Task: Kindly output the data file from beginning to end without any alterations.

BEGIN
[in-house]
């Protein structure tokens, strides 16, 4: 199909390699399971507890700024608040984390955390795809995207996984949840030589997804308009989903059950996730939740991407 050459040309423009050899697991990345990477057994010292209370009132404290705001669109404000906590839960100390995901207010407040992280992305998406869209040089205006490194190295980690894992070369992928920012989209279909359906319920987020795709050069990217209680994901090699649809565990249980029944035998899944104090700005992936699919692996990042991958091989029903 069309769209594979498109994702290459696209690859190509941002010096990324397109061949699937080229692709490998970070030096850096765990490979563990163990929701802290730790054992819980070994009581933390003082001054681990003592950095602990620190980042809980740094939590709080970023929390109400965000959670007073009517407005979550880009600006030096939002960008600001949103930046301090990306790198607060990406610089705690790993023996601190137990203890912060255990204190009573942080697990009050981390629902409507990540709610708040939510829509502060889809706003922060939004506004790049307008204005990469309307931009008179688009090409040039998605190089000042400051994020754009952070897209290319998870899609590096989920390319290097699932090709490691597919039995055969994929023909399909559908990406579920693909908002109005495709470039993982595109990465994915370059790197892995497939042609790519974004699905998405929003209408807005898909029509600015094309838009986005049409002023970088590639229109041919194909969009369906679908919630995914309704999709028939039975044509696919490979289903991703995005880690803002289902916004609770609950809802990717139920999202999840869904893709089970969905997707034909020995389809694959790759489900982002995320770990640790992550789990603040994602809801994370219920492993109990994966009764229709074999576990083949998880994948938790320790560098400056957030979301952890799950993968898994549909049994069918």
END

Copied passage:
[in-house]
């Protein structure tokens, strides 16, 4: 199909390699399971507890700024608040984390955390795809995207996984949840030589997804308009989903059950996730939740991407 050459040309423009050899697991990345990477057994010292209370009132404290705001669109404000906590839960100390995901207010407040992280992305998406869209040089205006490194190295980690894992070369992928920012989209279909359906319920987020795709050069990217209680994901090699649809565990249980029944035998899944104090700005992936699919692996990042991958091989029903 069309769209594979498109994702290459696209690859190509941002010096990324397109061949699937080229692709490998970070030096850096765990490979563990163990929701802290730790054992819980070994009581933390003082001054681990003592950095602990620190980042809980740094939590709080970023929390109400965000959670007073009517407005979550880009600006030096939002960008600001949103930046301090990306790198607060990406610089705690790993023996601190137990203890912060255990204190009573942080697990009050981390629902409507990540709610708040939510829509502060889809706003922060939004506004790049307008204005990469309307931009008179688009090409040039998605190089000042400051994020754009952070897209290319998870899609590096989920390319290097699932090709490691597919039995055969994929023909399909559908990406579920693909908002109005495709470039993982595109990465994915370059790197892995497939042609790519974004699905998405929003209408807005898909029509600015094309838009986005049409002023970088590639229109041919194909969009369906679908919630995914309704999709028939039975044509696919490979289903991703995005880690803002289902916004609770609950809802990717139920999202999840869904893709089970969905997707034909020995389809694959790759489900982002995320770990640790992550789990603040994602809801994370219920492993109990994966009764229709074999576990083949998880994948938790320790560098400056957030979301952890799950993968898994549909049994069918």